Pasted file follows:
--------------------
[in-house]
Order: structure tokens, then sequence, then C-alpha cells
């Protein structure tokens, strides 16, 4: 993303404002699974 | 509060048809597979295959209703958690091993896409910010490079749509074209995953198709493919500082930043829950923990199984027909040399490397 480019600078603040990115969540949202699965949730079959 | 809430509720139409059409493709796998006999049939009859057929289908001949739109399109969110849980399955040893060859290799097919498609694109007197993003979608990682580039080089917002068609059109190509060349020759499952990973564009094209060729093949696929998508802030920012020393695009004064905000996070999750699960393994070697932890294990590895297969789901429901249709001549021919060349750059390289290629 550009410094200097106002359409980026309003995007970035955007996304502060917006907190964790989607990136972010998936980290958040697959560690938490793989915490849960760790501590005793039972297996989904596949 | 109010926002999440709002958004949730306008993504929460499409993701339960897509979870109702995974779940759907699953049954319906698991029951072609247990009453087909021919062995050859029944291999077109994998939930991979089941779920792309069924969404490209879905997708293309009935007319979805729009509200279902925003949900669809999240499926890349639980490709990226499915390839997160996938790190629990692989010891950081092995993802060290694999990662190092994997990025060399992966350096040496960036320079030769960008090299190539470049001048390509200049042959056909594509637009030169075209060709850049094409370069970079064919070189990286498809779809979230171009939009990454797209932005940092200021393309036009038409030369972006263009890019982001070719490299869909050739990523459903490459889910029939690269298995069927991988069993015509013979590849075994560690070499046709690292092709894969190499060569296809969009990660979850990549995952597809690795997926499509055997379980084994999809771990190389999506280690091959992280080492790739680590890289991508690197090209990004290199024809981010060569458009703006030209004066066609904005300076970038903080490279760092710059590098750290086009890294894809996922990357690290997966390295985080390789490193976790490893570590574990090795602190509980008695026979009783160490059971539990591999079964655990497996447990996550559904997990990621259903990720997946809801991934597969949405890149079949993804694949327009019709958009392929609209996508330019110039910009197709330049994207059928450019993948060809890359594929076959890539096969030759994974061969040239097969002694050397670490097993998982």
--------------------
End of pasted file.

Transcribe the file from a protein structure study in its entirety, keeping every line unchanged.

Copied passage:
[in-house]
Order: structure tokens, then sequence, then C-alpha cells
């Protein structure tokens, strides 16, 4: 993303404002699974 | 509060048809597979295959209703958690091993896409910010490079749509074209995953198709493919500082930043829950923990199984027909040399490397 480019600078603040990115969540949202699965949730079959 | 809430509720139409059409493709796998006999049939009859057929289908001949739109399109969110849980399955040893060859290799097919498609694109007197993003979608990682580039080089917002068609059109190509060349020759499952990973564009094209060729093949696929998508802030920012020393695009004064905000996070999750699960393994070697932890294990590895297969789901429901249709001549021919060349750059390289290629 550009410094200097106002359409980026309003995007970035955007996304502060917006907190964790989607990136972010998936980290958040697959560690938490793989915490849960760790501590005793039972297996989904596949 | 109010926002999440709002958004949730306008993504929460499409993701339960897509979870109702995974779940759907699953049954319906698991029951072609247990009453087909021919062995050859029944291999077109994998939930991979089941779920792309069924969404490209879905997708293309009935007319979805729009509200279902925003949900669809999240499926890349639980490709990226499915390839997160996938790190629990692989010891950081092995993802060290694999990662190092994997990025060399992966350096040496960036320079030769960008090299190539470049001048390509200049042959056909594509637009030169075209060709850049094409370069970079064919070189990286498809779809979230171009939009990454797209932005940092200021393309036009038409030369972006263009890019982001070719490299869909050739990523459903490459889910029939690269298995069927991988069993015509013979590849075994560690070499046709690292092709894969190499060569296809969009990660979850990549995952597809690795997926499509055997379980084994999809771990190389999506280690091959992280080492790739680590890289991508690197090209990004290199024809981010060569458009703006030209004066066609904005300076970038903080490279760092710059590098750290086009890294894809996922990357690290997966390295985080390789490193976790490893570590574990090795602190509980008695026979009783160490059971539990591999079964655990497996447990996550559904997990990621259903990720997946809801991934597969949405890149079949993804694949327009019709958009392929609209996508330019110039910009197709330049994207059928450019993948060809890359594929076959890539096969030759994974061969040239097969002694050397670490097993998982």